On Aug. 9, eighteen-year-old Michael Brown was shot at least six times by police officer Darren Wilson in Ferguson, Missouri. The shooting has brought on a lot of attention and emotions, ranging from anger to shock to disappointment.
In fact, some people believe that these events in Ferguson have been talked about “too much.” However, The Campanil believes that this conversation holds a great amount of urgency, especially at Mills College, and even more so as Mills is located in Oakland.
The shooting of Mike Brown and its aftermath of protests is all too familiar in our city of Oakland. It displays a disturbing trend of police brutality, racial profiling and racism in the United States, especially in Oakland. In a survey done by the Oakland Police Department earlier this year, 62 percent of people stopped by police were Black, though Black people represent only 28 percent of Oakland’s population.
The deaths of Oscar Grant, Alan Blueford and the many men of color shot by police each day only further proves that there is an obvious racial disparity that needs to be discussed. The noose placed on one of the trucks from Oakland Public Works used by Black workers on Aug. 26 shows that matters like this one and countless others cannot be ignored.
In fact, the infamous comment published on the Mills College Confessions page last semester about Black women, along with the Black Women’s Collective’s silent protest on the Rothwell Center’s steps right after, shows that we, as a community, have a long way to go. Mills College stakes its reputation for its inclusiveness and care for social justice, yet such a comment and its chain of events implies the opposite, especially for women of color.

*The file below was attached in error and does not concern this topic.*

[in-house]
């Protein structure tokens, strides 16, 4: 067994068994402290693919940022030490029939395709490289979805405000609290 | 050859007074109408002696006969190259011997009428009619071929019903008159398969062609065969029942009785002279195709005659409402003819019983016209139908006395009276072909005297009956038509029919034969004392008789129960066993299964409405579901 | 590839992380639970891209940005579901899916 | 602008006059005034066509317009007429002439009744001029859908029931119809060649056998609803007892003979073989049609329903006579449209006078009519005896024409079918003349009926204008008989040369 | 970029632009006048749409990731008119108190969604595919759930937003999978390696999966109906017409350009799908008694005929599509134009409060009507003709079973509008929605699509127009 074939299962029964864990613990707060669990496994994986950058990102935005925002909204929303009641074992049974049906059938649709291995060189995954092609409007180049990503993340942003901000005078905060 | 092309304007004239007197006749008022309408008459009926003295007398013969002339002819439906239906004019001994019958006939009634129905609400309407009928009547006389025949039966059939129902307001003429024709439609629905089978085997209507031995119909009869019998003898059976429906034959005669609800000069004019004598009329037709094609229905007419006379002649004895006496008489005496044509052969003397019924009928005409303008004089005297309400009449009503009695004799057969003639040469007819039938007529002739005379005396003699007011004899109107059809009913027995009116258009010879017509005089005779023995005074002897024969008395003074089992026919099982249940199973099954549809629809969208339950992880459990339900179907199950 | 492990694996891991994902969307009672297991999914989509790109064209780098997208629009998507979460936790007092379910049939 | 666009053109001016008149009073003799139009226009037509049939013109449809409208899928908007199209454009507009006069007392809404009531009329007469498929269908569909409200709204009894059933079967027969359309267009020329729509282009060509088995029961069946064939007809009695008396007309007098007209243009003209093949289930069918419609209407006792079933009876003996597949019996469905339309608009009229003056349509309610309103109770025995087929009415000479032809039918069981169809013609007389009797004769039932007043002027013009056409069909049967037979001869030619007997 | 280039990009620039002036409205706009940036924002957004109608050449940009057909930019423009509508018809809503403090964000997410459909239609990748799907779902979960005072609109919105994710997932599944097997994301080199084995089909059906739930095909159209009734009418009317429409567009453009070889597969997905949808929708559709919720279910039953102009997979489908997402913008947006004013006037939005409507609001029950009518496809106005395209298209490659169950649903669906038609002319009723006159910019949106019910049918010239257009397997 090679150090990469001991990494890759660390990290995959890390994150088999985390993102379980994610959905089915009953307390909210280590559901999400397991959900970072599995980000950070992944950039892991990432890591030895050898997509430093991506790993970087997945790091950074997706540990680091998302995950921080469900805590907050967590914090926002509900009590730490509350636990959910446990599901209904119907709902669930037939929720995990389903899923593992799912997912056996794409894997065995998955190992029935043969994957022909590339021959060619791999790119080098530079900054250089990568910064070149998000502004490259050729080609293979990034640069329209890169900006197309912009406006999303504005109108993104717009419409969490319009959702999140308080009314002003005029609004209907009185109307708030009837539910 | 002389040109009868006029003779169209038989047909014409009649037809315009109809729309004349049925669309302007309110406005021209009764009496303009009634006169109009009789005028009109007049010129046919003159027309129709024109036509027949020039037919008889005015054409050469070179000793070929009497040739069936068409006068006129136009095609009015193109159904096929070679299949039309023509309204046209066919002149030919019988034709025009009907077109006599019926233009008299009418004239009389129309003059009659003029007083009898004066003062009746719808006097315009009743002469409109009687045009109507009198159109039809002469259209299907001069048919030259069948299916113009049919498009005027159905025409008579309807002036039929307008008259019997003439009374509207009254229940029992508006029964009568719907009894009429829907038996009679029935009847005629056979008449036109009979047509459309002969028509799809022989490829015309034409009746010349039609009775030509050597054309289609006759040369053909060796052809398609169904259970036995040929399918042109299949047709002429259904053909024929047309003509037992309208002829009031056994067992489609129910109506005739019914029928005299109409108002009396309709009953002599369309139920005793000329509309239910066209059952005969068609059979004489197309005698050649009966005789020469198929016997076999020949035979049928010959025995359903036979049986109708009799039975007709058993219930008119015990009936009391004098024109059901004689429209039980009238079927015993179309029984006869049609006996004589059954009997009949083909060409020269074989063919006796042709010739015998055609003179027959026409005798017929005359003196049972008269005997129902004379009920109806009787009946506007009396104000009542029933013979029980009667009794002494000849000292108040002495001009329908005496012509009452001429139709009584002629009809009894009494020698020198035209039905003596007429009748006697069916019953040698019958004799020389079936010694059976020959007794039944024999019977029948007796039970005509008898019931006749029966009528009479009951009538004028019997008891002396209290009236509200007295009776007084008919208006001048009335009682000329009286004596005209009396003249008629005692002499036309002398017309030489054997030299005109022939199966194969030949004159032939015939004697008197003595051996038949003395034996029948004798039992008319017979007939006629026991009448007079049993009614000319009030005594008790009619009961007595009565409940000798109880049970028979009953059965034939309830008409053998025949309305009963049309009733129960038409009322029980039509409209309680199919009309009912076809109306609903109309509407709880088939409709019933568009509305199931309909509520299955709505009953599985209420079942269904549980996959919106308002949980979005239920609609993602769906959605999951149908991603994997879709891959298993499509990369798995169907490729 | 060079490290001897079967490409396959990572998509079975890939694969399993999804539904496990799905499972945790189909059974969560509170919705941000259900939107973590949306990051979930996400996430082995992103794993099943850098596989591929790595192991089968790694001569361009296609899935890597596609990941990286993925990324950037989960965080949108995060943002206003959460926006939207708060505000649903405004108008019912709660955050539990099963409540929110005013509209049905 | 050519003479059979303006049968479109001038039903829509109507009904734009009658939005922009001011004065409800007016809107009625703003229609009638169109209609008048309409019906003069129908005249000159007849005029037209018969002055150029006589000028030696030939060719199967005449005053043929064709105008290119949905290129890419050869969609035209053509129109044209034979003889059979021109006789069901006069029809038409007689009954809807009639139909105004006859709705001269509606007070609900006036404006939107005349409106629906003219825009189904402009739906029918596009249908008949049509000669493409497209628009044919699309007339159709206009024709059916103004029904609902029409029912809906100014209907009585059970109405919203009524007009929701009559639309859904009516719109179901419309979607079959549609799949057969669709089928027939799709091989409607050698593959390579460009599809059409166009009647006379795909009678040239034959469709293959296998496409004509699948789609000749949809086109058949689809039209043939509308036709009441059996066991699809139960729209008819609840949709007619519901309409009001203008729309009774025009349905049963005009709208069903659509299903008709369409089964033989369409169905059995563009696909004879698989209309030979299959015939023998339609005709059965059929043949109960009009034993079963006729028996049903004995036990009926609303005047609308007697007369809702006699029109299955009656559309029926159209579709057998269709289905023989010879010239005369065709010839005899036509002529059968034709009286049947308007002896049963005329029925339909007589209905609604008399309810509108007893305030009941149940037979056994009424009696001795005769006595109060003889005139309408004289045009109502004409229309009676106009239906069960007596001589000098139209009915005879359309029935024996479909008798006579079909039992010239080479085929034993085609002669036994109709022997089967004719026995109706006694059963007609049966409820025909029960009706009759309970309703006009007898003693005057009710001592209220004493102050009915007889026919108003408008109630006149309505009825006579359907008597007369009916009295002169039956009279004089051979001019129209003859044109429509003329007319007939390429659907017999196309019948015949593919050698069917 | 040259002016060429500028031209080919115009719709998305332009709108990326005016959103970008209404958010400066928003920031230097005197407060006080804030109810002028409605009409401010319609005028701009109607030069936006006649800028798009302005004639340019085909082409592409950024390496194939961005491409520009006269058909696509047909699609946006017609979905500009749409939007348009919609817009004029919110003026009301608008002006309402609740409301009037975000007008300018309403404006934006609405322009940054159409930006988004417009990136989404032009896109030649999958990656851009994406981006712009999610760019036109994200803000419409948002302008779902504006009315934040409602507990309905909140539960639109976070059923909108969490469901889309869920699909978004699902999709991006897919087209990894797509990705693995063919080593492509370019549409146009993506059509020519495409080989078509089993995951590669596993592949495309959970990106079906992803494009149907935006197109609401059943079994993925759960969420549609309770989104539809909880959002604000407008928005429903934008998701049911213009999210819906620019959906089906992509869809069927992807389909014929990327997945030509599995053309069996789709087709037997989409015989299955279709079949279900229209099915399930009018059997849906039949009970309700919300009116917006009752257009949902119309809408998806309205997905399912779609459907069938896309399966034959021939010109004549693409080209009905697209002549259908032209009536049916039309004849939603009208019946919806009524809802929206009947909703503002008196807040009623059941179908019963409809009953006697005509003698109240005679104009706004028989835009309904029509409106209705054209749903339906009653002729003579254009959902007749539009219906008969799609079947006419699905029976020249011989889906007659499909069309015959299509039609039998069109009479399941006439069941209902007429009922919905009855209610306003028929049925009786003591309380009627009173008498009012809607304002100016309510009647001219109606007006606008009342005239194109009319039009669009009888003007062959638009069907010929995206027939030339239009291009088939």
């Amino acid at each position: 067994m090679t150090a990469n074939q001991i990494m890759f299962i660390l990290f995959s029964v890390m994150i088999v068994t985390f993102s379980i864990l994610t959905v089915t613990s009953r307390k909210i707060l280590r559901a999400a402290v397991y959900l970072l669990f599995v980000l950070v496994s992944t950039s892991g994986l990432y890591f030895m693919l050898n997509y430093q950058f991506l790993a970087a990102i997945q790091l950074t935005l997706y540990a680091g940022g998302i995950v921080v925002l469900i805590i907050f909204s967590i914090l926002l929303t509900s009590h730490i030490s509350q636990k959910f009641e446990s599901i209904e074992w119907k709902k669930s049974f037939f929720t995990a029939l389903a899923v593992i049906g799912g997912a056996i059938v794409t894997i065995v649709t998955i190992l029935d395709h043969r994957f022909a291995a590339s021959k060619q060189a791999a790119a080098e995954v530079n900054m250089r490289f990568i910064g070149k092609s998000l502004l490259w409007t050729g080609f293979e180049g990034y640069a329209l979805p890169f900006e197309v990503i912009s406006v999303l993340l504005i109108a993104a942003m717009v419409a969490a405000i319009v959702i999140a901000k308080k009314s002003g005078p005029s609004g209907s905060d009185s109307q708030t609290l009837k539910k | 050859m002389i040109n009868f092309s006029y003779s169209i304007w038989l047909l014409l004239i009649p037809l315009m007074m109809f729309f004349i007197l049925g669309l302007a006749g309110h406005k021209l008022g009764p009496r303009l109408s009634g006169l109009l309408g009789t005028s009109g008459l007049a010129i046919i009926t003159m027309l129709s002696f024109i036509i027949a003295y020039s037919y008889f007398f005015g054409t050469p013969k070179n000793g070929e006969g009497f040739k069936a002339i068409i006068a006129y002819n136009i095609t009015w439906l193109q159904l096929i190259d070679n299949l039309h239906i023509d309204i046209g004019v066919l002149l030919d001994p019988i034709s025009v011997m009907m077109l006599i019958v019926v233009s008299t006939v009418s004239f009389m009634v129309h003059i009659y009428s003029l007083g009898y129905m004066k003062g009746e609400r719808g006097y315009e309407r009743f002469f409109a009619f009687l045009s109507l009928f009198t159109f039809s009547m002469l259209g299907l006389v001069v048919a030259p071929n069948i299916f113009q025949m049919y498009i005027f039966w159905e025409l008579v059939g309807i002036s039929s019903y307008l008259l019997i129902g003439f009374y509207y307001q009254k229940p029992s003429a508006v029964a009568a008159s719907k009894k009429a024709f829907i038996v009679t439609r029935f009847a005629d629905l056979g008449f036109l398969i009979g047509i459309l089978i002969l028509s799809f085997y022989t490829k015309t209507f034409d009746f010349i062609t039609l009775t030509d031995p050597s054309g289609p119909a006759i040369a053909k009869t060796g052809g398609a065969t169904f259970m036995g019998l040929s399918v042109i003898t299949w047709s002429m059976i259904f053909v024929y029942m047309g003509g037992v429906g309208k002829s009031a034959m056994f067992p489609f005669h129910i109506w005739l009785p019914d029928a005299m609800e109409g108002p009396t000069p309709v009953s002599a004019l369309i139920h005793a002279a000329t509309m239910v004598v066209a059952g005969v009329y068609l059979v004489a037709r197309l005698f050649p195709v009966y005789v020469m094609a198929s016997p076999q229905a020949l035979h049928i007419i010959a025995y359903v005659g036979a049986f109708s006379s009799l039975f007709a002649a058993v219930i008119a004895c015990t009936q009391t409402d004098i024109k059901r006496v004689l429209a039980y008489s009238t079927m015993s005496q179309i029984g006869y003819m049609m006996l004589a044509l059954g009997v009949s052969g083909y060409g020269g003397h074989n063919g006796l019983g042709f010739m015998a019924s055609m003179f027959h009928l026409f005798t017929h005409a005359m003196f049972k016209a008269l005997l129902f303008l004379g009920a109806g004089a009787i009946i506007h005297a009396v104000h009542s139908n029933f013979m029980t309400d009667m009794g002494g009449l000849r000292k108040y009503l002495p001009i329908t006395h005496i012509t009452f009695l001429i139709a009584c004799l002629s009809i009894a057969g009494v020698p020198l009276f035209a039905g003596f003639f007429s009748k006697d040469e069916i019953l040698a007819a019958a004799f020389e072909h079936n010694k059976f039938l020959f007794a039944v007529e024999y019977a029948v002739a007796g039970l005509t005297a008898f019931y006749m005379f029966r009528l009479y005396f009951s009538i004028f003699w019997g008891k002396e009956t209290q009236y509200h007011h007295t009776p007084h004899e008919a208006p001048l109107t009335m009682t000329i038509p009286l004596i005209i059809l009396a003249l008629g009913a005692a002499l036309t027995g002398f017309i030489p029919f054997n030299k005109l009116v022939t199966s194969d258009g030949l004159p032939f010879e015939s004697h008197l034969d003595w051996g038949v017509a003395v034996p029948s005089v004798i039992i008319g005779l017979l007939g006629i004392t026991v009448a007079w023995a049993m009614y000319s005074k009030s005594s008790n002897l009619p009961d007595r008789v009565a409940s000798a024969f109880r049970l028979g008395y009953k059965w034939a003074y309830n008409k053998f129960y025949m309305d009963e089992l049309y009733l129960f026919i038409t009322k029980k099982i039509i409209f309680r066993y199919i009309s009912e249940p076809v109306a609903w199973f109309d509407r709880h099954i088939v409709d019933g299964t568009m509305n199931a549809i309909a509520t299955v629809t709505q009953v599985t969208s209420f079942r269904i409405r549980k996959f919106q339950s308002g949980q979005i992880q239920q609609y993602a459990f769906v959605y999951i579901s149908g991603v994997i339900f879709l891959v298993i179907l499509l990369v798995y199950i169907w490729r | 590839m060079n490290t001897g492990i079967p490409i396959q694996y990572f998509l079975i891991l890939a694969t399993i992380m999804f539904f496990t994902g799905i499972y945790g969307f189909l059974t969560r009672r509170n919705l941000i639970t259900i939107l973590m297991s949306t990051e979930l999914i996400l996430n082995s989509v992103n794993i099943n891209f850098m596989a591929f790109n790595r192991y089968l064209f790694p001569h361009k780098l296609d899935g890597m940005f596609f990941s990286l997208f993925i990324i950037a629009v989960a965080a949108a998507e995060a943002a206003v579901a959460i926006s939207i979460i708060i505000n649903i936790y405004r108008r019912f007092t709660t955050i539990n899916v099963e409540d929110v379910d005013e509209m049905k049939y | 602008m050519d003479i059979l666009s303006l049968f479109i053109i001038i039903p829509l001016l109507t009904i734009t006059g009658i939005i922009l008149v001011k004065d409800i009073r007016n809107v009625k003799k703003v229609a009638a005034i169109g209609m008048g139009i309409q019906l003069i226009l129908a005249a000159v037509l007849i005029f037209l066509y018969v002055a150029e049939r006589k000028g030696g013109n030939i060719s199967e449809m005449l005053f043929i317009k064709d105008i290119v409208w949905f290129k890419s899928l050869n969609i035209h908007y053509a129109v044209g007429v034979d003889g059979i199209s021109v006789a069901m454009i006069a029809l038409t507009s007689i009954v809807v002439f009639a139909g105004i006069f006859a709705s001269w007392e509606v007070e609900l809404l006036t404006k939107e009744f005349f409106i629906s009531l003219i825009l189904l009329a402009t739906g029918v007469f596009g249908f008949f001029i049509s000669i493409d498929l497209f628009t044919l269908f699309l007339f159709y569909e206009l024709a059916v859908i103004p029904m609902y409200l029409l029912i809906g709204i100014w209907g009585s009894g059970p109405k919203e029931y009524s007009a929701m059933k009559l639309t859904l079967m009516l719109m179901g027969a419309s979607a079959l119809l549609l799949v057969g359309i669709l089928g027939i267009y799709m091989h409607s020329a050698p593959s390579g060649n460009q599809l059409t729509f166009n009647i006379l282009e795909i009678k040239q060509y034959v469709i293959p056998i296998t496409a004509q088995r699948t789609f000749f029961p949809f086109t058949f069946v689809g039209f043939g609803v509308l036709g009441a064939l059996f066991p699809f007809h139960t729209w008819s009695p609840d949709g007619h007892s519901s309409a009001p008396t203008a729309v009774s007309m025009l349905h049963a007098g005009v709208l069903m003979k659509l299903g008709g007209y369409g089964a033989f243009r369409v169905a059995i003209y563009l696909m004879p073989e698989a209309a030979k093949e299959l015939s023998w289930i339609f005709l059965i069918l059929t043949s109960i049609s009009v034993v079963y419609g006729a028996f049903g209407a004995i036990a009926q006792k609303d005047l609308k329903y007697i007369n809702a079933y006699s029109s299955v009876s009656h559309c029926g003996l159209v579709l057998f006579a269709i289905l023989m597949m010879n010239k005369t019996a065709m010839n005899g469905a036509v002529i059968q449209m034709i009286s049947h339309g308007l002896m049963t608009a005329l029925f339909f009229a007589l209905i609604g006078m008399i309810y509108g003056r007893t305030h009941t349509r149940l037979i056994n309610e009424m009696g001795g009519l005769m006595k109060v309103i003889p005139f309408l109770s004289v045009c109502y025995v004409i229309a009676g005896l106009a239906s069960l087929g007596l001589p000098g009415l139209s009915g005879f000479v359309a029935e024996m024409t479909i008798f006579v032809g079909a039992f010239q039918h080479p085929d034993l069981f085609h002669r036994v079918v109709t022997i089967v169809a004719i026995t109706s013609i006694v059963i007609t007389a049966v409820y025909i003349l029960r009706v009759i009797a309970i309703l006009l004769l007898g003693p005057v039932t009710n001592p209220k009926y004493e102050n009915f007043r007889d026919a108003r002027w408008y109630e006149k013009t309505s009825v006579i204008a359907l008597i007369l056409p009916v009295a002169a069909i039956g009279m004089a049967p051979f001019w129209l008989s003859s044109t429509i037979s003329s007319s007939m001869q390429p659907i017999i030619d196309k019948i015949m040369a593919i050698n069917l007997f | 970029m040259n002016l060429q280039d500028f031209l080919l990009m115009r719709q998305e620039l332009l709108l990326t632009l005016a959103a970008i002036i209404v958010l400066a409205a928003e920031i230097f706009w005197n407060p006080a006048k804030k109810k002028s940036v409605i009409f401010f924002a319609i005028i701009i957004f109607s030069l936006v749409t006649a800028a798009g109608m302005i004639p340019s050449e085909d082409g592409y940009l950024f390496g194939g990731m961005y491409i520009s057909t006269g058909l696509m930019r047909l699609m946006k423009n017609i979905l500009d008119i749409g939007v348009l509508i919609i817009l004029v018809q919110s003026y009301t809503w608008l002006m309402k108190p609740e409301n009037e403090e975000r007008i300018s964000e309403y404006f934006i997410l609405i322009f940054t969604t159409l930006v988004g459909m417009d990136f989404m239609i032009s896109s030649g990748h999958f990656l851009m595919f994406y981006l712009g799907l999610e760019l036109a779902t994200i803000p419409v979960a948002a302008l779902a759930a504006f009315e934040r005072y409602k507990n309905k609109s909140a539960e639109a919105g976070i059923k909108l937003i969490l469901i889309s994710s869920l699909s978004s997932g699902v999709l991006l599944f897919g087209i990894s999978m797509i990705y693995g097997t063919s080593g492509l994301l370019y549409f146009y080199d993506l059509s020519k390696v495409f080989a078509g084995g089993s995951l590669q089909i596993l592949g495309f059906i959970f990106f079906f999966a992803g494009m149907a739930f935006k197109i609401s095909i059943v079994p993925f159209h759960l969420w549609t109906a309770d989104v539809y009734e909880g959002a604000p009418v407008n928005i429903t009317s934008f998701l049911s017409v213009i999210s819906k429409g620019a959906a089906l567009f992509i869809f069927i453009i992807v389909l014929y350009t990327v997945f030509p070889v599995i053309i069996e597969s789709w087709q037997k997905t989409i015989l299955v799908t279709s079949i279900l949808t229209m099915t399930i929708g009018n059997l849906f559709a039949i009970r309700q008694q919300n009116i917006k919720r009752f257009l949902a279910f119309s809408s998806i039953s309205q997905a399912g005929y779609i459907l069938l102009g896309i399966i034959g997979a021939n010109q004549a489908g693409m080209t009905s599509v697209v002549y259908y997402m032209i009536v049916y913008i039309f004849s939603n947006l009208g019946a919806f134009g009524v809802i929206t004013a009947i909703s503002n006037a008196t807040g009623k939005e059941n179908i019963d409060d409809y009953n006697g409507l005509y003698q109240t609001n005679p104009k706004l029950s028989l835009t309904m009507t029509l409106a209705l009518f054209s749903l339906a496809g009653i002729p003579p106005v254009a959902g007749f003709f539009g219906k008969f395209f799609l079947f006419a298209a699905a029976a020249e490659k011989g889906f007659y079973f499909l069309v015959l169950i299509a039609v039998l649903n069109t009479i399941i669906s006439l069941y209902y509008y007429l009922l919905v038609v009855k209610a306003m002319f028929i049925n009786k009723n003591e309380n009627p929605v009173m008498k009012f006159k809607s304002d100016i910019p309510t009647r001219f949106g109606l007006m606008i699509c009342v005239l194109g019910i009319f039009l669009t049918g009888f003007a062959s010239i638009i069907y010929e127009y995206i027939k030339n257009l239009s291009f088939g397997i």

There are a lot of questions to be asked: What can we do to break down these oppressive walls on our campus? What kind of questions should we be asking? What conversations should we be having here? No matter how many conversations we have, will they matter at the end of the day?
Some editors felt that voting in the city’s elections was one of the steps to make a change within our community, while other editors felt that we should take more action than just voting. In order for us to actively take a part in this community, we must feel and know that we are a part of it. We must know that our experiences are valid and meaningful when explaining our thoughts. Importantly, we must come into these conversations being open and honest – on both ends and with ourselves when it comes to injustices.
The Campanil knows that there is a conversation that must be held – not just for what has occurred in Ferguson, but for what is occurring in Oakland and in the place we seek our higher education: Mills College.
For this conversation to occur, many of us must acknowledge the ugly truths within these matters. The conversation between our peers will not be pretty or clear-cut, but it is one that is necessary for us to actively begin making a difference here.
CORRECTION: An earlier version of this editorial, as well as the version that appears in our print edition, incorrectly stated that 62 percent of Black people were stopped by police, according to a OPD survey; instead, it should have stated that 62 percent of people stopped by police were Black.